Labor Shortages – The World is Your Solution
Article contributed by John Assadi, Ellenoff Grossman & Schole LLP
Just a few years ago, I wrote an article published here regarding the shortage of qualified workers in the US, particularly in the food service and hospitality industries. Since that article was published, COVID-19 and the associated economic impact has intensified the labor shortage.
McKinsey and Co. published a paper this July entitled “The Great Attrition is making hiring harder. Are you searching the right talent pool?”1 The paper examined the many causes of the worsening labor shortage and provided some potential solutions, but there is no escaping the reality that labor shortages are here and are not going away any time soon. The title of an even more recent article in the Wall Street Journal says it all: “Restaurants, Bars and Hotels Keep Hiring and Say They Still Don’t Have Enough People.”2
The answer to at least some of your staffing needs exists, but it’s not in the tight US labor market. The answer for many of my clients in my immigration practice is to recruit and hire overseas workers. Increasingly, restaurants and hotels realize that what they can’t find in the US, they can find in the international labor market. There, you have a diverse, large and motivated group of workers who would be eager to legally come and work in the US.
The Green Card Sponsorship Process
The US Department of Labor and the US Citizenship and Immigration Services provide a Green Card application process where US employers can hire foreign workers if:
- The employer can demonstrate that it made a good faith recruitment effort to hire US workers and could not find them; and
- The employer can afford to pay the market wage for the foreign recruits.
Green Card sponsorship for a foreign national first involves proving to the Department of Labor that no qualified US workers are available and/or interested in the offered position. The process includes advertising in local newspapers and obtaining a “Prevailing Wage” from the Department of Labor for the offered position. Due to the historically low unemployment rate, my experience has been that few, if any, US workers respond to these types of recruitment efforts, since the salary is not attractive and the jobs are available precisely because Americans are not actually willing to work in the offered industry. Once the Labor Department is satisfied that the employer has conducted a good faith recruitment effort, it will typically quickly approve the application and the employer can then file the paperwork with the United States Citizenship and Immigration Services (USCIS) to finalize the Green Card process.
The positions being offered do not have to be highly specialized or unique. Even basic busboy or kitchen support staff positions can qualify under this method. I have had clients use foreign labor to staff virtually their entire restaurant through this method, however, it costs money to recruit foreign workers. You must pay advertising, legal, and governmental filing fees. The process can be lengthy (one to two years), but you will get access to highly motivated and qualified candidates that simply do not exist in today’s US labor market.
O-1 Visa for Star Chefs
In addition to the Department of Labor process described above for basic personnel, “star” chefs can qualify under a simpler and faster immigration procedure. The O-1 Visa is designed for individuals of “extraordinary ability” in their field. A well-regarded chef can qualify for the O-1 Visa as someone who is extraordinary in the culinary arts. A successful O-1 visa for a chef typically would involve someone with media coverage, prizes/awards and experience as a chef in a prestigious restaurant abroad.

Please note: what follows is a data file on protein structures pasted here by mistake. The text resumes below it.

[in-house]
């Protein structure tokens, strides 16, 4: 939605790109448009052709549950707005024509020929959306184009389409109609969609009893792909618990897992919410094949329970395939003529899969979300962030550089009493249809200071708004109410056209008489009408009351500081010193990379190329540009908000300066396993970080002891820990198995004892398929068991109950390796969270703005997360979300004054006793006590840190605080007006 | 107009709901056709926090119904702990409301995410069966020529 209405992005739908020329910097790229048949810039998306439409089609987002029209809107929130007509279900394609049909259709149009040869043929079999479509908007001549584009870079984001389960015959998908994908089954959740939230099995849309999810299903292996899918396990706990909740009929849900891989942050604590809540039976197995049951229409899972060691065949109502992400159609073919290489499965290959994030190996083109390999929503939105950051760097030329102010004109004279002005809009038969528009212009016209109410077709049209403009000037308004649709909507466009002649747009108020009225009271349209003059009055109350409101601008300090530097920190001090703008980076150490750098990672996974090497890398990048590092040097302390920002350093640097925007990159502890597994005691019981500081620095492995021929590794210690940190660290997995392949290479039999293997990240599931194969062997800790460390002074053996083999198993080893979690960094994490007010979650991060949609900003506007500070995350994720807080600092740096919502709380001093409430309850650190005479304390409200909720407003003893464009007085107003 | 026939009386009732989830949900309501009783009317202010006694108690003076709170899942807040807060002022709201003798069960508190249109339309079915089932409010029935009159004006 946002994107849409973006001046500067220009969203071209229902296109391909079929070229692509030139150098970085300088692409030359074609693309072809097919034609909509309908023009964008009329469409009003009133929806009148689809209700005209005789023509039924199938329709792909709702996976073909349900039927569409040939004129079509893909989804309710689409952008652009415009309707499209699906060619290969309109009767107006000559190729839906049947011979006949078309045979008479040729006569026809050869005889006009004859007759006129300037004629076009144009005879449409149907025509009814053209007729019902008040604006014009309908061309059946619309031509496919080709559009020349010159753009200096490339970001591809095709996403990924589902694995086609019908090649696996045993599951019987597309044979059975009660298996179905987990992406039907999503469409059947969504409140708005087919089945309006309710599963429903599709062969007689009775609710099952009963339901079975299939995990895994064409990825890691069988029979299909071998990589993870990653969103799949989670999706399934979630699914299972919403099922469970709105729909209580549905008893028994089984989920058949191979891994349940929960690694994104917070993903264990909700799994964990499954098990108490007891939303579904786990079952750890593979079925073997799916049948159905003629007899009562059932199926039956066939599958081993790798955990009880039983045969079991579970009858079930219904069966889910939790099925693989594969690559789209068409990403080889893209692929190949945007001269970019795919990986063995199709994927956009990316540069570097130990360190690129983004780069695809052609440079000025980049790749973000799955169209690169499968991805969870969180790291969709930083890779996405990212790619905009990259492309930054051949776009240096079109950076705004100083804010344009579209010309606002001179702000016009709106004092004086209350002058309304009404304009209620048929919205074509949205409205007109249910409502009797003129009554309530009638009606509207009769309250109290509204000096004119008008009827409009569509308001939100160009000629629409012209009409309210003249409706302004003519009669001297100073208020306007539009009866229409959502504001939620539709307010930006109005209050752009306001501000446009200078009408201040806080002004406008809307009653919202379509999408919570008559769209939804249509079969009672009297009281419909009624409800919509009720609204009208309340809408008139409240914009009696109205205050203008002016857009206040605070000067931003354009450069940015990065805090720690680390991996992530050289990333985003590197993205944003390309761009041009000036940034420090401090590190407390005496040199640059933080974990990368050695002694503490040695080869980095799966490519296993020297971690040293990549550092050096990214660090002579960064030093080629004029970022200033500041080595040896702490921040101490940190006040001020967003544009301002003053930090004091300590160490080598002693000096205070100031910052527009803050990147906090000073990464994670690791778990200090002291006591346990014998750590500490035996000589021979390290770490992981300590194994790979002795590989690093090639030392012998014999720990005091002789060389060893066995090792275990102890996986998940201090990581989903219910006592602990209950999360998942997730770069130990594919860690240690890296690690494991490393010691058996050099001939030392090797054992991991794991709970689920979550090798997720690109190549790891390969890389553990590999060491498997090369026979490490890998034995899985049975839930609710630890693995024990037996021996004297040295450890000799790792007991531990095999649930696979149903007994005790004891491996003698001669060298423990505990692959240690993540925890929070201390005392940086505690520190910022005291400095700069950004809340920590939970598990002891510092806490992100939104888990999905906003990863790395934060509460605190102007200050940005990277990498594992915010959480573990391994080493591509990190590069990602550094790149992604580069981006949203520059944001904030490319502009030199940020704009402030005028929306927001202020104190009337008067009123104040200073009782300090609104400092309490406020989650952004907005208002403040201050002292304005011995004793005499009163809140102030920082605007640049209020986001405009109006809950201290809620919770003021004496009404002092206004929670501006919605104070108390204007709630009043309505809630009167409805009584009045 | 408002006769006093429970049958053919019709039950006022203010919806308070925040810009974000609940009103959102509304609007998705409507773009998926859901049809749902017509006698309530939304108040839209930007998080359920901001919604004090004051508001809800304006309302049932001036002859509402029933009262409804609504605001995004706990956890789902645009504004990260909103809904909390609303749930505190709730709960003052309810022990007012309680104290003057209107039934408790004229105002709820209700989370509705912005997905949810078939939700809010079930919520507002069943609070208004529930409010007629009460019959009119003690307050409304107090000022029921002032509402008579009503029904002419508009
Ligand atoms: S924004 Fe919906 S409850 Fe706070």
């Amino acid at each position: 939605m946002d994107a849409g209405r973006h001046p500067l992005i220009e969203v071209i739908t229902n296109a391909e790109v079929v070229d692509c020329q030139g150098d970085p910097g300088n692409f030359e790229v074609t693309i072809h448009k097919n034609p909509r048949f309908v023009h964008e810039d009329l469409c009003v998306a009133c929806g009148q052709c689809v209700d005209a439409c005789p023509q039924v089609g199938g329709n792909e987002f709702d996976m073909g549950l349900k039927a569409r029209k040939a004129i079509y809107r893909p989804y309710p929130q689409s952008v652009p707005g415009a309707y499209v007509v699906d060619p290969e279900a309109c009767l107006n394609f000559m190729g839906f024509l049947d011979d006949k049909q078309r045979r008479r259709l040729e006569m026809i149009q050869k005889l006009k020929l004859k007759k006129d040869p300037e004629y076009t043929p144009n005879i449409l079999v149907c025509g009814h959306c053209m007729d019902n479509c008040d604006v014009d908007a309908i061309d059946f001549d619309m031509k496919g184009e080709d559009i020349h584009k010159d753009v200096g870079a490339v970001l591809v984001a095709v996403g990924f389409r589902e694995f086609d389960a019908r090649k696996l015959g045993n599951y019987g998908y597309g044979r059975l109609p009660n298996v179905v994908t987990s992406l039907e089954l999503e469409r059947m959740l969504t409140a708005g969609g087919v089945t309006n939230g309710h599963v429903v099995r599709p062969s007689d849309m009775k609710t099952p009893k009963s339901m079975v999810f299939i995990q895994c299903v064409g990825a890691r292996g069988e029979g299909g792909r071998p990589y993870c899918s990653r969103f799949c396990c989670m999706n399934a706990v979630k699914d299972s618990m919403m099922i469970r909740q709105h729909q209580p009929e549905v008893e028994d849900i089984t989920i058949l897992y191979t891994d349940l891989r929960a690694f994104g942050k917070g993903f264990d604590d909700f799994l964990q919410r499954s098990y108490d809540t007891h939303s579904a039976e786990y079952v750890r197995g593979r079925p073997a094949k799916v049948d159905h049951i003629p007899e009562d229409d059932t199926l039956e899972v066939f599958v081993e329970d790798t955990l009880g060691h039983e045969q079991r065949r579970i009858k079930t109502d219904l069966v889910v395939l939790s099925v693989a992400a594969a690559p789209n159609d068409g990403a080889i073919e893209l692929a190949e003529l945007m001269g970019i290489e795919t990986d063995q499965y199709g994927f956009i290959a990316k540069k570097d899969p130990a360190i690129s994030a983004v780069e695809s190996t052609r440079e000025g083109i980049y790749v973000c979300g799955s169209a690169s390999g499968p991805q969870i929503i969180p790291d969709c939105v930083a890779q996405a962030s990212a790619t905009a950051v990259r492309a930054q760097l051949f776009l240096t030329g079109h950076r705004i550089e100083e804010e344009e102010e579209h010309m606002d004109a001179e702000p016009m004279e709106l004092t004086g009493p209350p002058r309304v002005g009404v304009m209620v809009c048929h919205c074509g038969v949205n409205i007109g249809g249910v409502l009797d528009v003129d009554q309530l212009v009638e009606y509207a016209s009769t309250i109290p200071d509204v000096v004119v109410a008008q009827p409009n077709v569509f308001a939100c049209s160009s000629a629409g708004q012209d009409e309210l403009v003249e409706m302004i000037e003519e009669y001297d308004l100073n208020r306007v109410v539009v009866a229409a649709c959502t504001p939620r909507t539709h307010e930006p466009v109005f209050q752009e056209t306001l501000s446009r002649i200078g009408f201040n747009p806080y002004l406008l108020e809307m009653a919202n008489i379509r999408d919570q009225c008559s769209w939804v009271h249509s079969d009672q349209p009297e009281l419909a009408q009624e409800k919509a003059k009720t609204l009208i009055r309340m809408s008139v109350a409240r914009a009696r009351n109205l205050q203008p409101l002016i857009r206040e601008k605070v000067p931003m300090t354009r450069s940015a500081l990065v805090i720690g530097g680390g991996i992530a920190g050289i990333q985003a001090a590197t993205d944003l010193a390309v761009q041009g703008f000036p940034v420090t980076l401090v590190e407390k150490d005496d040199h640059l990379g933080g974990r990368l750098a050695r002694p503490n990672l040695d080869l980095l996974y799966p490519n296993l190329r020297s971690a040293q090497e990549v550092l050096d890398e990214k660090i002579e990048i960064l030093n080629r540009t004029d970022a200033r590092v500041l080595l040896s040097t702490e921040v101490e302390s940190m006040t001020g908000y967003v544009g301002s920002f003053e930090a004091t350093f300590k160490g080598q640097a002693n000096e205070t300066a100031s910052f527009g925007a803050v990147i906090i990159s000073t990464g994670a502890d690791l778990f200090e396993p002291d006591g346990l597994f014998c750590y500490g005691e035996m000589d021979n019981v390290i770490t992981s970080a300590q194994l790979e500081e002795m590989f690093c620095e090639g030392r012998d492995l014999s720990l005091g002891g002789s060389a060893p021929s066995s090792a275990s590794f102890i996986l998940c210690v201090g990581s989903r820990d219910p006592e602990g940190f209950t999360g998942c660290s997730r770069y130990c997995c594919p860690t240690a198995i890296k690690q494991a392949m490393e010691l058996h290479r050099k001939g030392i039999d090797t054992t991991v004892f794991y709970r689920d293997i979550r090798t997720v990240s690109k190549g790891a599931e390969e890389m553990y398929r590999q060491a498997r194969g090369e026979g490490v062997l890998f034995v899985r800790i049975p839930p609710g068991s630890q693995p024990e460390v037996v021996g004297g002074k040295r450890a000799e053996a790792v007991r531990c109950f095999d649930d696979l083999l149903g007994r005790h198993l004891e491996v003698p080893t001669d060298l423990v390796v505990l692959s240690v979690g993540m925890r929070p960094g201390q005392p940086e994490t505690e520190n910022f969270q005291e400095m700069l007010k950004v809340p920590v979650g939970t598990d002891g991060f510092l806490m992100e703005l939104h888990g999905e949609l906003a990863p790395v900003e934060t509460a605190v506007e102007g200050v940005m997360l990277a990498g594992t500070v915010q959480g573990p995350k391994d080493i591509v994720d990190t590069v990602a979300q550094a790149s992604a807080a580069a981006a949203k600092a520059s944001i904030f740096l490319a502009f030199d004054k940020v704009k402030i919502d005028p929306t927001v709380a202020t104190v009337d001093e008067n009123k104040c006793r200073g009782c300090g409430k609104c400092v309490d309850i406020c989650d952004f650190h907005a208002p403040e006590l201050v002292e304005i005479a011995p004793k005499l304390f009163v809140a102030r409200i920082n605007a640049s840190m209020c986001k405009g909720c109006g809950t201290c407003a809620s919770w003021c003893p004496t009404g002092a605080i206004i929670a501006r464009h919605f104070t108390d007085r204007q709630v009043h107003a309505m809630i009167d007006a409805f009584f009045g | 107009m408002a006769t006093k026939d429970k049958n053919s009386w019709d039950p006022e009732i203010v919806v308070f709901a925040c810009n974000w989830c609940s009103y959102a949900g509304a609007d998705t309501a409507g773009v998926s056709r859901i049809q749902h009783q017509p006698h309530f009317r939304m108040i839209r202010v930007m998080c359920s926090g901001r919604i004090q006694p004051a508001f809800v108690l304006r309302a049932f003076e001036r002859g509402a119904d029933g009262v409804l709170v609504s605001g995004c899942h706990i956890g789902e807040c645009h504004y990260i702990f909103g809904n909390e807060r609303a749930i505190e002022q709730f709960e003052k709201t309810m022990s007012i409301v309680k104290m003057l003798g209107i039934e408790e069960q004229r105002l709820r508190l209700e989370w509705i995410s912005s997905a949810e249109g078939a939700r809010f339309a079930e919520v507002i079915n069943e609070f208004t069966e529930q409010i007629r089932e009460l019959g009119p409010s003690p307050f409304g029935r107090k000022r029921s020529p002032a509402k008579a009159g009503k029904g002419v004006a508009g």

If the person meets these requirements, the process is quicker and does not require advertising or involvement by the Department of Labor. What is even more attractive about the O-1 Visa is that essential support staff can easily be added to the principal visa holder’s case. For example, a sous-chef who has worked with the chef in the past can join the visa and come to the US as a team.
Retaining the Employee You Sponsor
Many employers ask me: How do we know that the candidate will not leave us as soon as they arrive here on a green card? While you cannot force any employee to work for you, a fair and balanced employment contract is legally enforceable. It will bind the recruit to the green card sponsoring company for a defined period of time. If the employee leaves before the end of the contract term, he/she could be obligated to pay a determined amount of liquidated damages under the contract as a result of the breach. This will deter the departure of employees upon whom you have invested time and money, and if they do leave, you could arguably get some or most of your expenses returned.
In this new world of labor shortages, you may want to look at the labor pool in the entire world, not just the challenging US labor market, to meet your needs.
John Assadi, a member of the Firm, specializes in the representation of foreign employees of multi-national corporations, international entertainers, scientists, and professional athletes. His clients include major nonprofit organizations, national sports leagues, major orchestras, larger companies and startups. Mr. Assadi received international media attention for his work on behalf of several Chinese artists who were aboard the Golden Venture ship. His representation enabled them to obtain permanent residence as artists of extraordinary ability. He was the former Vice-Chairman of the American Bar Association Immigration & Nationality Law Subcommittee and is admitted to the Connecticut Bar and Federal District Court. He can be reached by phone at 212-370-1300 or by email at [email protected]